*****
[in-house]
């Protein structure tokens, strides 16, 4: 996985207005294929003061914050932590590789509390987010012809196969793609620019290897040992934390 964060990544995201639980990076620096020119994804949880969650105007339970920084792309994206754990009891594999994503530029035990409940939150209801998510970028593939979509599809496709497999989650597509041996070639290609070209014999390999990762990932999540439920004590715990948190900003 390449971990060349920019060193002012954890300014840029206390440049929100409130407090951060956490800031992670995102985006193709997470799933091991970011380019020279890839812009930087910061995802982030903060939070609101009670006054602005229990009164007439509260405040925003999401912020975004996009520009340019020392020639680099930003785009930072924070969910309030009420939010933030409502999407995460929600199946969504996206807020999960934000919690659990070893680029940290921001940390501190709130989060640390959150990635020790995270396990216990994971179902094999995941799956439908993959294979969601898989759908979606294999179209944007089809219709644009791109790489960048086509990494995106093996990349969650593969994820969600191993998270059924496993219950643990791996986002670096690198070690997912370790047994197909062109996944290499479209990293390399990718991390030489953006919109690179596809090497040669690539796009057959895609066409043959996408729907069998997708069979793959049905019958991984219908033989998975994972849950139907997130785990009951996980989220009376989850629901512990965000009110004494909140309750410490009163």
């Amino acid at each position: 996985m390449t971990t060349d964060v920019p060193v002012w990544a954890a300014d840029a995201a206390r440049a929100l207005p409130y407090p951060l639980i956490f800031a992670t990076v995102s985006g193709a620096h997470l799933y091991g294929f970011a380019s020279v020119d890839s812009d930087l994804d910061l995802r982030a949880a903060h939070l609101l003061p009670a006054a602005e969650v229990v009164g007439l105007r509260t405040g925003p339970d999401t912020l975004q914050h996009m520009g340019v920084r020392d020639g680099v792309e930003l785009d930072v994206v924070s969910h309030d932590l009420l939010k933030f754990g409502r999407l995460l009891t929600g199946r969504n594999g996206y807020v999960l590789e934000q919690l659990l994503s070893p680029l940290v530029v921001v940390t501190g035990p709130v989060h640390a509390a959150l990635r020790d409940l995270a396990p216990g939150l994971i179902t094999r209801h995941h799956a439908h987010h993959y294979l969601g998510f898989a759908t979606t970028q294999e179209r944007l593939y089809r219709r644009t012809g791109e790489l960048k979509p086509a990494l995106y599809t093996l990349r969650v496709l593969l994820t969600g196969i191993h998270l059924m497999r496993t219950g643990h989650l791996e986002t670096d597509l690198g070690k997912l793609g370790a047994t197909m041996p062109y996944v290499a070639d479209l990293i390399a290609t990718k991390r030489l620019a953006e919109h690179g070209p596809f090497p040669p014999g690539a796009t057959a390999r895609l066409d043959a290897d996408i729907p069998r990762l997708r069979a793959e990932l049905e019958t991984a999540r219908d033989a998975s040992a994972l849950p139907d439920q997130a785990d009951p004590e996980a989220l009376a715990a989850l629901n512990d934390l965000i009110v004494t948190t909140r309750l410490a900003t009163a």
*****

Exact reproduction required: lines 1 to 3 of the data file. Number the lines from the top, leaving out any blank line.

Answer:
[in-house]
């Protein structure tokens, strides 16, 4: 996985207005294929003061914050932590590789509390987010012809196969793609620019290897040992934390 964060990544995201639980990076620096020119994804949880969650105007339970920084792309994206754990009891594999994503530029035990409940939150209801998510970028593939979509599809496709497999989650597509041996070639290609070209014999390999990762990932999540439920004590715990948190900003 390449971990060349920019060193002012954890300014840029206390440049929100409130407090951060956490800031992670995102985006193709997470799933091991970011380019020279890839812009930087910061995802982030903060939070609101009670006054602005229990009164007439509260405040925003999401912020975004996009520009340019020392020639680099930003785009930072924070969910309030009420939010933030409502999407995460929600199946969504996206807020999960934000919690659990070893680029940290921001940390501190709130989060640390959150990635020790995270396990216990994971179902094999995941799956439908993959294979969601898989759908979606294999179209944007089809219709644009791109790489960048086509990494995106093996990349969650593969994820969600191993998270059924496993219950643990791996986002670096690198070690997912370790047994197909062109996944290499479209990293390399990718991390030489953006919109690179596809090497040669690539796009057959895609066409043959996408729907069998997708069979793959049905019958991984219908033989998975994972849950139907997130785990009951996980989220009376989850629901512990965000009110004494909140309750410490009163």
């Amino acid at each position: 996985m390449t971990t060349d964060v920019p060193v002012w990544a954890a300014d840029a995201a206390r440049a929100l207005p409130y407090p951060l639980i956490f800031a992670t990076v995102s985006g193709a620096h997470l799933y091991g294929f970011a380019s020279v020119d890839s812009d930087l994804d910061l995802r982030a949880a903060h939070l609101l003061p009670a006054a602005e969650v229990v009164g007439l105007r509260t405040g925003p339970d999401t912020l975004q914050h996009m520009g340019v920084r020392d020639g680099v792309e930003l785009d930072v994206v924070s969910h309030d932590l009420l939010k933030f754990g409502r999407l995460l009891t929600g199946r969504n594999g996206y807020v999960l590789e934000q919690l659990l994503s070893p680029l940290v530029v921001v940390t501190g035990p709130v989060h640390a509390a959150l990635r020790d409940l995270a396990p216990g939150l994971i179902t094999r209801h995941h799956a439908h987010h993959y294979l969601g998510f898989a759908t979606t970028q294999e179209r944007l593939y089809r219709r644009t012809g791109e790489l960048k979509p086509a990494l995106y599809t093996l990349r969650v496709l593969l994820t969600g196969i191993h998270l059924m497999r496993t219950g643990h989650l791996e986002t670096d597509l690198g070690k997912l793609g370790a047994t197909m041996p062109y996944v290499a070639d479209l990293i390399a290609t990718k991390r030489l620019a953006e919109h690179g070209p596809f090497p040669p014999g690539a796009t057959a390999r895609l066409d043959a290897d996408i729907p069998r990762l997708r069979a793959e990932l049905e019958t991984a999540r219908d033989a998975s040992a994972l849950p139907d439920q997130a785990d009951p004590e996980a989220l009376a715990a989850l629901n512990d934390l965000i009110v004494t948190t909140r309750l410490a900003t009163a």